Unsurprisingly the tree just pretended to be a pollard and started to throw out great long shoots close to where the final action of the tree surgeon’s chain saw had occurred. Within one growing season the branches were over 2 metres long, with the tree threatening to be back to its previous height within 10 or 20 years. The economic argument was starting to fall apart rapidly.
In order to tip the balance in my favour I then decided to ring bark the offending trees, which I duly completed within a couple of weeks. A combination of saw cuts and hammer and chisel activity left a ring around the tree measuring some 2 cms in width and likewise in depth. “Take that” I thought as I stood back to admire my work.
However, the following season saw the tree continue to throw out green leaves and to add to the mass of branches at its crown. I could almost hear it saying “I’m the king of the castle and you’re a dirty rascal”, as it taunted me from the woodland edge. “Where oh death thy sting?” crossed my mind, as these unkillable giants refused to succumb in the manner to which the books said they should. However, I was encouraged by their reduced growth rate, if only a little.
So it was with some disbelief that this spring both trees sent forth new shoots, threatening to carry out one of the greatest cheatings of death since Lazarus. Perhaps I should ring them deeper? I checked my handiwork, but I could see no way that any living tissue remained where my chisel had done its business. Can trees continue to transfer leaf manufactured starch down to the roots and pump water up to their leaves through the actual dead wood of the tree? I suspect in the case of poplars and their cousins the willows this is indeed the case. Both retain so much water, even after felling, that they can regrow from practically nothing.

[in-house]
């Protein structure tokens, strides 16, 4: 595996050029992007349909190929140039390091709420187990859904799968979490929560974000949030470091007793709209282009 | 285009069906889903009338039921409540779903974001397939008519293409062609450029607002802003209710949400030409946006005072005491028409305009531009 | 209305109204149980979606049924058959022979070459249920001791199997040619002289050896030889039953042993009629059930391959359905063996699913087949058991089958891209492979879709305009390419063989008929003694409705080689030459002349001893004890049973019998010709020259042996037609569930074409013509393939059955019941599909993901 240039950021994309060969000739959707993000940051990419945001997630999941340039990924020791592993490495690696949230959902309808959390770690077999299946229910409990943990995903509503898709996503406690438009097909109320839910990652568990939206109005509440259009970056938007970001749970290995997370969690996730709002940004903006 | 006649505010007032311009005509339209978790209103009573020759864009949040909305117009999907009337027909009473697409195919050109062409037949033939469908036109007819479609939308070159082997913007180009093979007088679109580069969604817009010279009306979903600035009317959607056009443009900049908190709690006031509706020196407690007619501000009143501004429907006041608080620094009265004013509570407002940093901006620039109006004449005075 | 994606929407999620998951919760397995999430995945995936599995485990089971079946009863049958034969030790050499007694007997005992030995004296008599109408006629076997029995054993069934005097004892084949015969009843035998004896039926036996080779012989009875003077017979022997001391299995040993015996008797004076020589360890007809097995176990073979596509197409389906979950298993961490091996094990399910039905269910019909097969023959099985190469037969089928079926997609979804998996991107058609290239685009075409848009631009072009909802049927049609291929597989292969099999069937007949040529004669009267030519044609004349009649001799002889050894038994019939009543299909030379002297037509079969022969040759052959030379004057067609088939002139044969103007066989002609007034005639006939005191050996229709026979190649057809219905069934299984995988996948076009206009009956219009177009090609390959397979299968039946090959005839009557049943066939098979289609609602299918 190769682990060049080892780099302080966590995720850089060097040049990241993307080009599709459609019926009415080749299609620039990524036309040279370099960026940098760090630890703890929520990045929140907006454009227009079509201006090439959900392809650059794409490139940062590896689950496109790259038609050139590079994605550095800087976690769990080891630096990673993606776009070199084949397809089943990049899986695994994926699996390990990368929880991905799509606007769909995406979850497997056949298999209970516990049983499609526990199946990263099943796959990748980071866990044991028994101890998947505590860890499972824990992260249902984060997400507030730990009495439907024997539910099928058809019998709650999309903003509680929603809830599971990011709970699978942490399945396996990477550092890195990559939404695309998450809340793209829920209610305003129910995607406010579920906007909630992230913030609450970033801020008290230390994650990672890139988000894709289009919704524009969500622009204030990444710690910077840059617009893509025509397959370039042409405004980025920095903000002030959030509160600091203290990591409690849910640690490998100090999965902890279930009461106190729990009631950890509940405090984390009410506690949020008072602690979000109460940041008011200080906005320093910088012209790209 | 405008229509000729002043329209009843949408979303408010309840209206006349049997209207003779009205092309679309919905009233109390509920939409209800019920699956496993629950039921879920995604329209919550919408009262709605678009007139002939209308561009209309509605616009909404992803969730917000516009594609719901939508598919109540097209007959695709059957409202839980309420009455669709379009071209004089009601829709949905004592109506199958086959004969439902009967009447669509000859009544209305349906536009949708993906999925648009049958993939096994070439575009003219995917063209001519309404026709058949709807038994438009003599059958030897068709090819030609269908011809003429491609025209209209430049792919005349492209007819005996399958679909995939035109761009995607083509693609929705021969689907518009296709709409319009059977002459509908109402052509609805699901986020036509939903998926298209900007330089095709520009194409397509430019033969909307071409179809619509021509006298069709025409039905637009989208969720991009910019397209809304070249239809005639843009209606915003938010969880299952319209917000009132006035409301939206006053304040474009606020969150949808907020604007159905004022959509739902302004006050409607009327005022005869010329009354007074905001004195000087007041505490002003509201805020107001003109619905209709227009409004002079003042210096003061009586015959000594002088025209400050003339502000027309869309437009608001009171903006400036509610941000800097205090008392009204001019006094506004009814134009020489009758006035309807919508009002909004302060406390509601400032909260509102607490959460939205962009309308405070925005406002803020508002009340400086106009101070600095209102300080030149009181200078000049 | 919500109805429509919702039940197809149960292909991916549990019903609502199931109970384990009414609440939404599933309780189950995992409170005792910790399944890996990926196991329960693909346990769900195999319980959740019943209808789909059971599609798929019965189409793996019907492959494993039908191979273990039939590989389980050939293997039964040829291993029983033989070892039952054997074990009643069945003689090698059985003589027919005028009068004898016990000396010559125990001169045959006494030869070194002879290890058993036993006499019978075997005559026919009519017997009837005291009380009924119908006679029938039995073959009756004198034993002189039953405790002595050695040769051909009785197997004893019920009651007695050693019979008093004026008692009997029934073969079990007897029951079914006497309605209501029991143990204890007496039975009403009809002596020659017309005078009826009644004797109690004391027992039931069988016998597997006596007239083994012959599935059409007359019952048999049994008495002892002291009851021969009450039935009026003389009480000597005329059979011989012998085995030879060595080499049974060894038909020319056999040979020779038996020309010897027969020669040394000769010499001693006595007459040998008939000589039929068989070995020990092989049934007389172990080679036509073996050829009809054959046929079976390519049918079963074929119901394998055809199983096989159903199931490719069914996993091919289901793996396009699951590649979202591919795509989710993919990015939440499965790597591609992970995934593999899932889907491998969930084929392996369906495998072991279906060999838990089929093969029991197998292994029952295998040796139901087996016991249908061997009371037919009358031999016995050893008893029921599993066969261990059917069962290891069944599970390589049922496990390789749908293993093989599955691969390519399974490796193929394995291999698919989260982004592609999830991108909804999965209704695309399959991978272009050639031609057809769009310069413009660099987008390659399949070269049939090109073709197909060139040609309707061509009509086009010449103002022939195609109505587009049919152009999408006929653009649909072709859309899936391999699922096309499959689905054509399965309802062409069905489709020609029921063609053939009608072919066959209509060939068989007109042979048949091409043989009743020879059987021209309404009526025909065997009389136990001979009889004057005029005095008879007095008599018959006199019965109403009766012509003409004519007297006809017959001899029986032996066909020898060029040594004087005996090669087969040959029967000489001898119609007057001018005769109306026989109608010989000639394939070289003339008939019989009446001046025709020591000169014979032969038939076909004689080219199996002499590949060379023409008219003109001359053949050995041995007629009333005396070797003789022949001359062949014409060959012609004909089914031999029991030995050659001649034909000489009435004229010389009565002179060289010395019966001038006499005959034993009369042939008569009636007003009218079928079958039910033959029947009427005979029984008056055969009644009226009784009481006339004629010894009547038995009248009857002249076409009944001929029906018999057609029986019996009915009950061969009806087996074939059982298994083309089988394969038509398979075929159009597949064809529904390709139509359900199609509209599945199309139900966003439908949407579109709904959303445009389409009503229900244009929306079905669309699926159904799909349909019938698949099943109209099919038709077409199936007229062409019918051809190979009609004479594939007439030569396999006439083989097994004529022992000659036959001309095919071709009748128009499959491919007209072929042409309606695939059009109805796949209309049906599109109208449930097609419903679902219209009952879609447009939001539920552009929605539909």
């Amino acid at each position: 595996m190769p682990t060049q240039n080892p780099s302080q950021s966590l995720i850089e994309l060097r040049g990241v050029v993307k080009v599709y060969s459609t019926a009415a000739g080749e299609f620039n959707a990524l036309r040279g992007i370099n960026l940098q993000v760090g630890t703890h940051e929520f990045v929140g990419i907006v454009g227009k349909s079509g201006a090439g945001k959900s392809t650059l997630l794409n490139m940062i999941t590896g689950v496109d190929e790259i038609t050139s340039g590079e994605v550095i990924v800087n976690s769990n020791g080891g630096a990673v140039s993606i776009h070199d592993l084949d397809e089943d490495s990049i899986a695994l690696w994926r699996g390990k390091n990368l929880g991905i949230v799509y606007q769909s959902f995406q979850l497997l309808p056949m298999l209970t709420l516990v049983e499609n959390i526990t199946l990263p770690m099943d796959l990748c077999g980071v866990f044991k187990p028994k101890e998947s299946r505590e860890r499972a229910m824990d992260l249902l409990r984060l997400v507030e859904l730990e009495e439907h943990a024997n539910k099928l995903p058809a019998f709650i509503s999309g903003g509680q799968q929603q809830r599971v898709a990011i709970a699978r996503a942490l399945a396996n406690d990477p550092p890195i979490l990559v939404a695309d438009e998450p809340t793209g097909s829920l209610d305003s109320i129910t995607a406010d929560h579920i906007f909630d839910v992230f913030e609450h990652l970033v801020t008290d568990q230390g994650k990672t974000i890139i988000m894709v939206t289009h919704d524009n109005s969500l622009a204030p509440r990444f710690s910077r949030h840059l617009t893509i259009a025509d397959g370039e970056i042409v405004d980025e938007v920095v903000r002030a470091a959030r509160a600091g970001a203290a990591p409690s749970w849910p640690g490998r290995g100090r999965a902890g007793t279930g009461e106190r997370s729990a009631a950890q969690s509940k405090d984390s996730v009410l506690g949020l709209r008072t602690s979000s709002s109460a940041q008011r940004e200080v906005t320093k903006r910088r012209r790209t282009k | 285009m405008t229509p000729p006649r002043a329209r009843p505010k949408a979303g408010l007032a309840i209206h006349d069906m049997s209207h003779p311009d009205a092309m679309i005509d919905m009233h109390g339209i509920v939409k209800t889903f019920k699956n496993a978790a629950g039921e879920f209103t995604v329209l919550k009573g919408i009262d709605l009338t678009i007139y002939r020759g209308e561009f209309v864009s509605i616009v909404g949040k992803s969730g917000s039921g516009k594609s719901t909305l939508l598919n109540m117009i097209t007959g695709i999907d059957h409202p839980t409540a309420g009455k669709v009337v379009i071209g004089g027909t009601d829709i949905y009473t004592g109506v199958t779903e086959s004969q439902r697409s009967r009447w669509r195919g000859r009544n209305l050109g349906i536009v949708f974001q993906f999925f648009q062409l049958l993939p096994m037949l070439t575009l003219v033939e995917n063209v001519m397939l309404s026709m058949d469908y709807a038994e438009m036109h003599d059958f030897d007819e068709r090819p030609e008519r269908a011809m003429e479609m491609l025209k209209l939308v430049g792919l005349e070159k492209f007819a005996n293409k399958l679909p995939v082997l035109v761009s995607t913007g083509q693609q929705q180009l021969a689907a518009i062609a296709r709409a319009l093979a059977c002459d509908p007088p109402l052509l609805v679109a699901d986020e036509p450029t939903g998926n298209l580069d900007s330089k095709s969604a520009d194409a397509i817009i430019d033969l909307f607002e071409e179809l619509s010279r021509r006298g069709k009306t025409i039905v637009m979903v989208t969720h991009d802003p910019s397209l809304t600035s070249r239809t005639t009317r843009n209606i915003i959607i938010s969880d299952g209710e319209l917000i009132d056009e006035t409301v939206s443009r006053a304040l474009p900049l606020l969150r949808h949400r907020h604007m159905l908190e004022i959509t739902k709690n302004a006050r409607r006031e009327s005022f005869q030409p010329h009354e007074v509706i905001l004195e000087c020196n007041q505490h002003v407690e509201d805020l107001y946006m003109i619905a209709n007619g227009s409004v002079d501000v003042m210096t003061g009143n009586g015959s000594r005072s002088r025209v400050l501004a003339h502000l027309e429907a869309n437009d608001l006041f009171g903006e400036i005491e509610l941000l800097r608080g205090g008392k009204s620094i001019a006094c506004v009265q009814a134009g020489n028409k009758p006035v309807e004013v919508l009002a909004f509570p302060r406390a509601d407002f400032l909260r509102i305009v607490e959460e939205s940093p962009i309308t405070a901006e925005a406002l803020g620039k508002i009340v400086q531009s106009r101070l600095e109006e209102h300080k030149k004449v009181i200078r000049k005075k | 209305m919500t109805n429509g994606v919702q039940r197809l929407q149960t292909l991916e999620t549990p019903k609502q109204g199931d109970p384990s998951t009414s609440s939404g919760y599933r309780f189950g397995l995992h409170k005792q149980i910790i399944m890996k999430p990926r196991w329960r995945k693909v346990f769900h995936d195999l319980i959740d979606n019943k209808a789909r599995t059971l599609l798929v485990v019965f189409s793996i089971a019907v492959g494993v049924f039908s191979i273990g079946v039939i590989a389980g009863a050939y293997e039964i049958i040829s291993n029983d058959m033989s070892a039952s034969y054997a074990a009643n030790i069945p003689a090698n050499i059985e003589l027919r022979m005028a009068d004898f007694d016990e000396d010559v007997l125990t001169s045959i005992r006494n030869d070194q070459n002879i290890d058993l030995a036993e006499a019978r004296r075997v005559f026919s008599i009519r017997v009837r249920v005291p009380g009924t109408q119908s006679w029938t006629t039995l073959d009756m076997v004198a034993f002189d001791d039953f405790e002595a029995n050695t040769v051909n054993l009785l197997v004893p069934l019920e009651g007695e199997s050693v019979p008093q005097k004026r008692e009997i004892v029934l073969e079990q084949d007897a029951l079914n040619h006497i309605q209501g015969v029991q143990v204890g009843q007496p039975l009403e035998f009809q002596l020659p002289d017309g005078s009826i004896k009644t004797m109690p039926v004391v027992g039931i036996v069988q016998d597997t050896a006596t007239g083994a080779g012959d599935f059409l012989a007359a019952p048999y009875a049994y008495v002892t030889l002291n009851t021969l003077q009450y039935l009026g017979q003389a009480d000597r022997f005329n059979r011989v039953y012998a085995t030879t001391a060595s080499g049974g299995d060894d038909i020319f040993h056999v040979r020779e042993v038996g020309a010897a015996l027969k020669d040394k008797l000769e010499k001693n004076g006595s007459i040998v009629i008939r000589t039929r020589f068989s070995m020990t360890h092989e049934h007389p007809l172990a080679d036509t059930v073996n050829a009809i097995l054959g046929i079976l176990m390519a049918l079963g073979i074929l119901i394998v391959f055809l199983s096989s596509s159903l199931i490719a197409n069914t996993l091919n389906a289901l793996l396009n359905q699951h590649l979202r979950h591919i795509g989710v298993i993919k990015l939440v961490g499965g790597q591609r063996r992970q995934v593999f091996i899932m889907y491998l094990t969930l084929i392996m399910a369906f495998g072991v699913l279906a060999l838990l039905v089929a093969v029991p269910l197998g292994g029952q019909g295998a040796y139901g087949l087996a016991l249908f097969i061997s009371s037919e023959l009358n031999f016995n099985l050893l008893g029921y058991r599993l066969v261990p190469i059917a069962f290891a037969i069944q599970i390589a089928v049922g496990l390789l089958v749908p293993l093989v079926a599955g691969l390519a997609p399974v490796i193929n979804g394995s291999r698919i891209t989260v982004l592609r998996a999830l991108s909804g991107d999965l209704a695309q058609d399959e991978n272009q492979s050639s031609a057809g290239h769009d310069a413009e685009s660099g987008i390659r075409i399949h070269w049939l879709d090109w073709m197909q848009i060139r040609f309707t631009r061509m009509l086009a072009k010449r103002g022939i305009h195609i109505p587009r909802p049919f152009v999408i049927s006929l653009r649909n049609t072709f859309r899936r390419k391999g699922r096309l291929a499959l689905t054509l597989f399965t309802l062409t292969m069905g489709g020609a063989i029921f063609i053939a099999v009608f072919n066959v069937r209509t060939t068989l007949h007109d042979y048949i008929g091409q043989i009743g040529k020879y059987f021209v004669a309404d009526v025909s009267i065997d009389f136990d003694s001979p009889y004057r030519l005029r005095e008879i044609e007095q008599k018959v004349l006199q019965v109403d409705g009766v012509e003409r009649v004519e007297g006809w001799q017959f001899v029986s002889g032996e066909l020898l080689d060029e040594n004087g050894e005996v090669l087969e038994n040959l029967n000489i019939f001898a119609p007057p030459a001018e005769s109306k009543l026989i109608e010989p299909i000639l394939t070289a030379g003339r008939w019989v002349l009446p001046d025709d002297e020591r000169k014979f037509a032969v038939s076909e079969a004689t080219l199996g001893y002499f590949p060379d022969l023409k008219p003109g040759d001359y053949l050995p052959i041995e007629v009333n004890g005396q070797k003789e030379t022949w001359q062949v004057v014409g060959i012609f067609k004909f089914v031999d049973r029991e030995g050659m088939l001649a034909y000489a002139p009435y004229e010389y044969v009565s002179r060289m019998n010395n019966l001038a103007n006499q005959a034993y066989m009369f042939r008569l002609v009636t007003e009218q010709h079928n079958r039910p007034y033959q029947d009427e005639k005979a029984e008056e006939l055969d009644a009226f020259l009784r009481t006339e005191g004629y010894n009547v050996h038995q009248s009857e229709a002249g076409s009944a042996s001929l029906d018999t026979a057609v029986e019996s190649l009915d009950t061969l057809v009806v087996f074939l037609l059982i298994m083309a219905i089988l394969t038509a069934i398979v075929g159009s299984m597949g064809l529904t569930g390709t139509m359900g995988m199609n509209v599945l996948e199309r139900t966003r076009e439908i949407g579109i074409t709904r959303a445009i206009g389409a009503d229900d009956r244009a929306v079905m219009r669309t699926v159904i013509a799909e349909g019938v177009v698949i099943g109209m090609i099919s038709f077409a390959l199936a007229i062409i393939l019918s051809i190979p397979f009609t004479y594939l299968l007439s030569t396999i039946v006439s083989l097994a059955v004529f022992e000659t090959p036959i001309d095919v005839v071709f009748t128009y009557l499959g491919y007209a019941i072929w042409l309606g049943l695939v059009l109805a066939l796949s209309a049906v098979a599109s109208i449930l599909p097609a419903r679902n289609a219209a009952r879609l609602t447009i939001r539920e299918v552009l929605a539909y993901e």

Then one day in April I noticed the leaves browning on one of the trees. The area of shrivelled leaves continued to grow, as the tree finally succumbed to the inevitable. By June it was to all intents and purposes as dead as the proverbial Dodo. However, its mate was made of sterner stuff, perhaps because it was sheathed in considerably more ivy. Possibly this reduced the water loss from the trees bark? By July even this resistant individual had nothing but brown leaves at its crown.
Much of the bark has now started to peel off the trees as the decomposition process progresses. I eagerly await all manner of wood boring beetles moving into their new home and anticipate a range of woodpeckers and other deadwood loving birds visiting my garden over the coming years. The promise of these and the bumper vegetable harvest from the bottom of my garden will finally give pay-back for my faith in shelling out several hundreds of pounds two and a half years ago.
Nonetheless it has been the hand-wringing uncertainty of my success over the same period of time and my admiration for living things – determined to hold on to the last, that has to-date been the most notable outcome of my decision to dabble in deforestation.